By Fredrick P. Niemann, Esq. of Hanlon Niemann & Wright, a Freehold, NJ Probate Estate Litigation Attorney

In this case, a young teenager, Michael, died intestate at age 15 (without a last will).  Mom was appointed as the administratrix of Michael’s estate.  As often is the case, the absentee parent came out of nowhere to claim a portion of her child’s estate because of the lawsuit filed on behalf of the decedent child’s estate.

N.J.S.A. 3B:5-14.1, which became effective on July 1, 2009, provides in pertinent part that:

  1. A parent of a minor or an adult decedent shall lose all right of intestate succession in any part of the decedent’s estate… if:

(1) The parent refused to acknowledge the decedent or abandoned the decedent when the decedent was a minor by willfully forsaking the decedent, failed to care for and protect the child so that the child was exposed to physical or moral risk without proper and sufficient protection, or failed to care for and keep the control and custody of the decedent so that the child was in the care, custody and control of the state at the time of death…

[ (emphasis added) ].

In this case, the surviving parent filed a complaint seeking to bar her ex-husband from receiving a share of Michael’s estate under N.J.S.A. 3B:5-14.1(b).  She alleged that her ex husband Michael (after the parties’ divorce) failed to have any contact with the child or pay his full child support obligation.

The judge noted that the ex had no contact with his son after 2002, and moved to Florida in 2006, “failed to voluntarily comply with his child support obligations, which resulted in a wage garnishment and substantial arrears as of the date of his son’s death.”  The judge concluded:


The paradigm case of abandonment by willfully forsaking [a child] would be where a parent, with uninhibited rights of custody and visitation, chooses to leave the familial unit, has no further involvement with the child, and provides no voluntary support for the child.  This is such a case.


The trial judge stated, “that it may not have been the deadbeat parents specific intent or purpose to abandon his son.”

But that the actions of the ex spouse

“were unequivocally intentional rather than accidental or involuntary.  His choice not to attend his supervised visits with his son and court[-]mandated anger management therapy was not accidental or involuntary.  His failure to voluntarily fulfill his child support obligations was not accidental or involuntary.  And ultimately, the absence of his presence from the remainder of his son’s regrettably short life was not accidental or involuntary.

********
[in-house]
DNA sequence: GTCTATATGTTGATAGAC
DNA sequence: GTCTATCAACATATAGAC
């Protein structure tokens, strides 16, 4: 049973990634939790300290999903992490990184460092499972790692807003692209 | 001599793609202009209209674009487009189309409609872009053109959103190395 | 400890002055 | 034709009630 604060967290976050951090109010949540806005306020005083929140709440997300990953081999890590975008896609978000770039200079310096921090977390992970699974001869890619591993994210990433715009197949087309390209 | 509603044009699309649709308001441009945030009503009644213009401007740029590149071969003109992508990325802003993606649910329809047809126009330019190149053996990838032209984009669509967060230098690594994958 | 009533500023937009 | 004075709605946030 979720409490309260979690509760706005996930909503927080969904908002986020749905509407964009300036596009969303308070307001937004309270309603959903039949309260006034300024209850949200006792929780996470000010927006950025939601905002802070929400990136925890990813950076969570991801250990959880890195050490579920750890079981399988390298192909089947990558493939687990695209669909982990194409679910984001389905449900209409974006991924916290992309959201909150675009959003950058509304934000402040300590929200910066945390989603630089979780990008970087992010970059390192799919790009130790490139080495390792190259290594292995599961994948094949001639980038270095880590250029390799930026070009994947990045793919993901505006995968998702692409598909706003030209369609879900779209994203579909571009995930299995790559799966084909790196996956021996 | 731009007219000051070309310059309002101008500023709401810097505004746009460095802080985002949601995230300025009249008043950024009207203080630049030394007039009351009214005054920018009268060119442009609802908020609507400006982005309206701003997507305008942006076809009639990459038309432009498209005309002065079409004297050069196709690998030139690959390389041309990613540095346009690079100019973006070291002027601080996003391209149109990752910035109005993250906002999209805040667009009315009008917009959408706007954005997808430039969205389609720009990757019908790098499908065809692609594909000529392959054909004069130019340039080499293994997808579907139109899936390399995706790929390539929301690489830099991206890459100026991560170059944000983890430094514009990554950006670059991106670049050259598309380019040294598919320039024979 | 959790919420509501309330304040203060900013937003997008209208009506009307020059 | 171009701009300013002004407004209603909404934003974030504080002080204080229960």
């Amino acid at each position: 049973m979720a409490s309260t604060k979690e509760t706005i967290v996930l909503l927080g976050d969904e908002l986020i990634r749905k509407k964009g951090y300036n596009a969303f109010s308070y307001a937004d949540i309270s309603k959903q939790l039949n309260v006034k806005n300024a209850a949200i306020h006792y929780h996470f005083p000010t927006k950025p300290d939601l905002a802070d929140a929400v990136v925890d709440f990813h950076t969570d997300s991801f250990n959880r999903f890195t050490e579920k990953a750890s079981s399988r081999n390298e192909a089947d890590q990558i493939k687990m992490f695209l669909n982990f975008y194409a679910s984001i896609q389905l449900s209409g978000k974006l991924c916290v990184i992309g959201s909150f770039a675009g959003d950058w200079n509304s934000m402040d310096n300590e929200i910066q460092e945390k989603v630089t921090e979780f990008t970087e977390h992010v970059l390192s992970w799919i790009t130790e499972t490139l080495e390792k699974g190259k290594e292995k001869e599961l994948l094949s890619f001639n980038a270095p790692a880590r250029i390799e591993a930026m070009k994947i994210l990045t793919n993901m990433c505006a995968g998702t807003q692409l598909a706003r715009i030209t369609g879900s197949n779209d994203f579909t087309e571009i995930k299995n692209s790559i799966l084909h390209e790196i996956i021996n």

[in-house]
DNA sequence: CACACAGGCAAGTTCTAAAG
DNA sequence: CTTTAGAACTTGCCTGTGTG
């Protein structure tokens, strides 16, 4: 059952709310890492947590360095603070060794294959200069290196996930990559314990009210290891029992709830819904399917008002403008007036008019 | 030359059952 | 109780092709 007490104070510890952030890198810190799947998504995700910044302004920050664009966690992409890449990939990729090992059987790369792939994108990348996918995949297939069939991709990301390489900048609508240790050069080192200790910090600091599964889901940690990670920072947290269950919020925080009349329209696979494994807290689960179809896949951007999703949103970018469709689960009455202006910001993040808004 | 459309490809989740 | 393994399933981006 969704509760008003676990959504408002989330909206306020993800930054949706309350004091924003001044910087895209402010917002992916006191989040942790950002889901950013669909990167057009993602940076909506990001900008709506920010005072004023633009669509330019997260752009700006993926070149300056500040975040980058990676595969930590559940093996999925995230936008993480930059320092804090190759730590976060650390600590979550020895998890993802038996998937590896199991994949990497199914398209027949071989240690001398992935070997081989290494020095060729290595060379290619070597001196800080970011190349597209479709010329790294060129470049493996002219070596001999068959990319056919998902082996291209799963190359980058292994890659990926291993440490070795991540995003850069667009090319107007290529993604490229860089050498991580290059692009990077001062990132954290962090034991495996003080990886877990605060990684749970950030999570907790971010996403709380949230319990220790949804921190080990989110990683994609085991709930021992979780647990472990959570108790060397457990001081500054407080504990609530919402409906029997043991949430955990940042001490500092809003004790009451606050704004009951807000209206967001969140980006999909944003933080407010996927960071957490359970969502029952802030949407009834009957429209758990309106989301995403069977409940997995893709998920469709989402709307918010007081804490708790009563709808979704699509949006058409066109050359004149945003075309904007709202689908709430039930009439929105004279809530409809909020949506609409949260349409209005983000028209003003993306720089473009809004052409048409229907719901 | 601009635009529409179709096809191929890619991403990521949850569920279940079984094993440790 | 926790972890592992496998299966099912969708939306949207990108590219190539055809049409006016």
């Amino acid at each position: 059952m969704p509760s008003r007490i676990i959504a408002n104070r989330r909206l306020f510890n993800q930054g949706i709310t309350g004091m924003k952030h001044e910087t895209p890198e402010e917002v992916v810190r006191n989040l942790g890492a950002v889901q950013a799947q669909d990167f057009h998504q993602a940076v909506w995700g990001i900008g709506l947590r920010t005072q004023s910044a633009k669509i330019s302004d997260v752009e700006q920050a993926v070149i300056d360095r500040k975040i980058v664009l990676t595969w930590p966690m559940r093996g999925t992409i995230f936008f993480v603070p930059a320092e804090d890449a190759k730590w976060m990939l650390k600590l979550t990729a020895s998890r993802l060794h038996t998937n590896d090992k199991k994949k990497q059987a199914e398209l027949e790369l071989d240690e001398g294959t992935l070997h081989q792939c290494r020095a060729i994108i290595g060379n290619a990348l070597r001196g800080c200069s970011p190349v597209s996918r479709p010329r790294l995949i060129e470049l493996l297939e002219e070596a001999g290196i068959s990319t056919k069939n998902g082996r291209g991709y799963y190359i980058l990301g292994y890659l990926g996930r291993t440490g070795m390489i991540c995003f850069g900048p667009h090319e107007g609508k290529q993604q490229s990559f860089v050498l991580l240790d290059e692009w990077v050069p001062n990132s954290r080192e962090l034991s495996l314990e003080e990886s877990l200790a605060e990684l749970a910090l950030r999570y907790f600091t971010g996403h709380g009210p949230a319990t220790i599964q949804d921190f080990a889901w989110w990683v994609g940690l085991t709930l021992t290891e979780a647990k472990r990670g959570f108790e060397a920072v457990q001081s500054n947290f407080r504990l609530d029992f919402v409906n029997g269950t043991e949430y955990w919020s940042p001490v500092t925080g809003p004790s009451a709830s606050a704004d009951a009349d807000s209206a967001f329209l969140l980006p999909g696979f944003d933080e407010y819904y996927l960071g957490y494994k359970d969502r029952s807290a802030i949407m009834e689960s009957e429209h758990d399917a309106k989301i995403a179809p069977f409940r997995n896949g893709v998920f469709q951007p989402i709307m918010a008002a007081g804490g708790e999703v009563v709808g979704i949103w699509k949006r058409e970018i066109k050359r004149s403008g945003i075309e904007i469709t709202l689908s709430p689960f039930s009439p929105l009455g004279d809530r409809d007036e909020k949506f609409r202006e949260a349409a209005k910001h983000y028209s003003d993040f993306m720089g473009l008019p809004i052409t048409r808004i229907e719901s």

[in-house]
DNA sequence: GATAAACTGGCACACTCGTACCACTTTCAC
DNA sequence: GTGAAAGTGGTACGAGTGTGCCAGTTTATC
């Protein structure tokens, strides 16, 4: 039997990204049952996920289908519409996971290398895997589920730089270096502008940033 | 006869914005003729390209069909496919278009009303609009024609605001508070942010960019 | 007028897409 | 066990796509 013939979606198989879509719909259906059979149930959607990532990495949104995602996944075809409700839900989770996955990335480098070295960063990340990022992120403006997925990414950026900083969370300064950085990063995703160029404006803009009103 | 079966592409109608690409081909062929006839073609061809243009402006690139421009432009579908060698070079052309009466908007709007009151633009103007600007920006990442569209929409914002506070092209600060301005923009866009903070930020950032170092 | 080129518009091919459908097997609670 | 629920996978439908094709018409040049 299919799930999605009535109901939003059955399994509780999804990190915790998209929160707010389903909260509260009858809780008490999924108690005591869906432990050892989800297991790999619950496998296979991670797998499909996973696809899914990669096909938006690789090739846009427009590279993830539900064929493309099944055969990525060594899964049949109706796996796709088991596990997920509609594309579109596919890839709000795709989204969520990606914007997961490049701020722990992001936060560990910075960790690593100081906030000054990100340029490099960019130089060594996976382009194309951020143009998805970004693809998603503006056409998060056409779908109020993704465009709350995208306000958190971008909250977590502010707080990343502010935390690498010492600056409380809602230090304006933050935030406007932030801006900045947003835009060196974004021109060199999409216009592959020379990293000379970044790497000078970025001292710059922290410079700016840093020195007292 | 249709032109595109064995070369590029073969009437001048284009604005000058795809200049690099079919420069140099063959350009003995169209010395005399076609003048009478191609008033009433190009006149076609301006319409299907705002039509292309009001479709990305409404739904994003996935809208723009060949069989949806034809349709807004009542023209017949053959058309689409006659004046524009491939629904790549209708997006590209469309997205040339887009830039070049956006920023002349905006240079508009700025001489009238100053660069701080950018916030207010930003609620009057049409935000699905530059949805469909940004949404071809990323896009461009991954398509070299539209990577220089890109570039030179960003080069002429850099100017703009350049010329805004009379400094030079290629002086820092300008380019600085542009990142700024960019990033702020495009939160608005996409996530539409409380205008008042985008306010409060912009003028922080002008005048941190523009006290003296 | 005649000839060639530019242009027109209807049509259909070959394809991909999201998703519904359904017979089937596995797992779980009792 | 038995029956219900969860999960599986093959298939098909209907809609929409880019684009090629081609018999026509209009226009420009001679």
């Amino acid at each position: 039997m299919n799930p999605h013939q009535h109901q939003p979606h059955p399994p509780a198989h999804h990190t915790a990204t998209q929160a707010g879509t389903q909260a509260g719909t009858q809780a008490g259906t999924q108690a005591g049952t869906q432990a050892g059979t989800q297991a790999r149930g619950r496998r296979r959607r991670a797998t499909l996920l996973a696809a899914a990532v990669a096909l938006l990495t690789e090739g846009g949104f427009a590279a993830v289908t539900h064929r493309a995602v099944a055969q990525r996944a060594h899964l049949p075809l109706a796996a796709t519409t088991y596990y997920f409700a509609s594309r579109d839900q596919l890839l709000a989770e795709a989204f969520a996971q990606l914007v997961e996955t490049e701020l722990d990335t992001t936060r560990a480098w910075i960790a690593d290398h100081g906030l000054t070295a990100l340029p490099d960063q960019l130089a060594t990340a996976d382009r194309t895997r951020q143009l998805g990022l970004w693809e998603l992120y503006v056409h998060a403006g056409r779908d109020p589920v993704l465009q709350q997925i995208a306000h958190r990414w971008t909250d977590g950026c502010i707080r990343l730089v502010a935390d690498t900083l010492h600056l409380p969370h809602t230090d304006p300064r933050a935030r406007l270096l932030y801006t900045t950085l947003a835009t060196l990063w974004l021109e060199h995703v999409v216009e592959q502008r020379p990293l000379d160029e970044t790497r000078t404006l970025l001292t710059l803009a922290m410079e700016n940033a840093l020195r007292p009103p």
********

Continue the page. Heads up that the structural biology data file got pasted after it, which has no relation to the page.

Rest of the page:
The deadbeat father appealed.

Amazing the Appellate Division reversed.  What were they thinking?  How could they allow this?  Well, in this twisted analysis of the facts and the law whether the ex “abandoned” Michael turns upon an interpretation of N.J.S.A. 3B:5-15.1(b)(1).

Said the court, “it is well settled that the goal of statutory interpretation is to ascertain and effectuate the Legislature’s intent.”

Our analysis of a statute begins with its plain language, giving the words their ordinary meaning and significance.

A court may also consider “extrinsic evidence if a plain reading of the statute leads to an absurd result or if the overall statutory scheme is at odds with the plain language.”  DiProspero v. Penn, 183 N.J. 477, 493 (2005).

The court relief on punctuation to reach its decision!  Can you believe it, like the NJ legislature ever reads a statute before they vote on it!

Based upon the well-established rule of statutory construction and the plain language of the statute, the appellate court conclude that a parent may lose his or her right to intestate succession if the parent abandons the child when he or she is a minor by:  (1) “willfully forsaking the decedent”; (2) “willfully failing to care for and keep the control and custody of the child so since child support was occasionally be paid via income withholding through the… Probation Department…”  Thus, this is not a case where a parent has willfully withheld all support from a child.

After a lengthy review of the child’s life and the history of the father’s relationship with his son, the court concluded that he did not demonstrate by a preponderance of evidence the abandonment of her child “by willfully forsaking” him.  Therefore, the exception to lawful intestate succession as set forth in N.J.S.A. 3B:5-14(b)(1) would not be invoked in this case.  A disgraceful result.  A disgraceful analysis.  Another example of a miscarriage of “justice”.

To discuss your NJ Probate Estate Litigation matter, please contact Fredrick P. Niemann, Esq. toll-free at (855) 376-5291 or email him at  Please ask us about our video conferencing consultations if you are unable to come to our office.